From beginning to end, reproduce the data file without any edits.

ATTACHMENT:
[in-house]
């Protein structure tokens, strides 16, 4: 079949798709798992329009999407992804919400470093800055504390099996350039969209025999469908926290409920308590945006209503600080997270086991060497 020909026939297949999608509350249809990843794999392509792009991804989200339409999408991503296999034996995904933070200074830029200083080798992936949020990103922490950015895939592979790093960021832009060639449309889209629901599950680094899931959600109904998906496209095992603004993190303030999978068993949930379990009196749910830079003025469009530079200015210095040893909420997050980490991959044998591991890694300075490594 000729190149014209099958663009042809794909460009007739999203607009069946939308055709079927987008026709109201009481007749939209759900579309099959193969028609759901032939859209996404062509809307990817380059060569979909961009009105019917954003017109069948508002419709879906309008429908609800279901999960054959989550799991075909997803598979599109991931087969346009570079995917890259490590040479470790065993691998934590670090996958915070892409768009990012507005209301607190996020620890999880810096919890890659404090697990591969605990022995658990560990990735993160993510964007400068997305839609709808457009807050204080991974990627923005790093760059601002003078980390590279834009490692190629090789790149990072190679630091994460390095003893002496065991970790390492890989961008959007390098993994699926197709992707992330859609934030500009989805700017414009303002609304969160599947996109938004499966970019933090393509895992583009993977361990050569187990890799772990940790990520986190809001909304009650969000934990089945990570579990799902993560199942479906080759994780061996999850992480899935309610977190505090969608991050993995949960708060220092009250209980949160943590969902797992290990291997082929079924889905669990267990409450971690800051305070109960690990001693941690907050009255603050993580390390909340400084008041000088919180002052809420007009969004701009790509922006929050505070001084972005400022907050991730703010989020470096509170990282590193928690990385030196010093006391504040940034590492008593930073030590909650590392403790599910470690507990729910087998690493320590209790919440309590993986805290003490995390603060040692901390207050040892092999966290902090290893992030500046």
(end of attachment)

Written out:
[in-house]
């Protein structure tokens, strides 16, 4: 079949798709798992329009999407992804919400470093800055504390099996350039969209025999469908926290409920308590945006209503600080997270086991060497 020909026939297949999608509350249809990843794999392509792009991804989200339409999408991503296999034996995904933070200074830029200083080798992936949020990103922490950015895939592979790093960021832009060639449309889209629901599950680094899931959600109904998906496209095992603004993190303030999978068993949930379990009196749910830079003025469009530079200015210095040893909420997050980490991959044998591991890694300075490594 000729190149014209099958663009042809794909460009007739999203607009069946939308055709079927987008026709109201009481007749939209759900579309099959193969028609759901032939859209996404062509809307990817380059060569979909961009009105019917954003017109069948508002419709879906309008429908609800279901999960054959989550799991075909997803598979599109991931087969346009570079995917890259490590040479470790065993691998934590670090996958915070892409768009990012507005209301607190996020620890999880810096919890890659404090697990591969605990022995658990560990990735993160993510964007400068997305839609709808457009807050204080991974990627923005790093760059601002003078980390590279834009490692190629090789790149990072190679630091994460390095003893002496065991970790390492890989961008959007390098993994699926197709992707992330859609934030500009989805700017414009303002609304969160599947996109938004499966970019933090393509895992583009993977361990050569187990890799772990940790990520986190809001909304009650969000934990089945990570579990799902993560199942479906080759994780061996999850992480899935309610977190505090969608991050993995949960708060220092009250209980949160943590969902797992290990291997082929079924889905669990267990409450971690800051305070109960690990001693941690907050009255603050993580390390909340400084008041000088919180002052809420007009969004701009790509922006929050505070001084972005400022907050991730703010989020470096509170990282590193928690990385030196010093006391504040940034590492008593930073030590909650590392403790599910470690507990729910087998690493320590209790919440309590993986805290003490995390603060040692901390207050040892092999966290902090290893992030500046």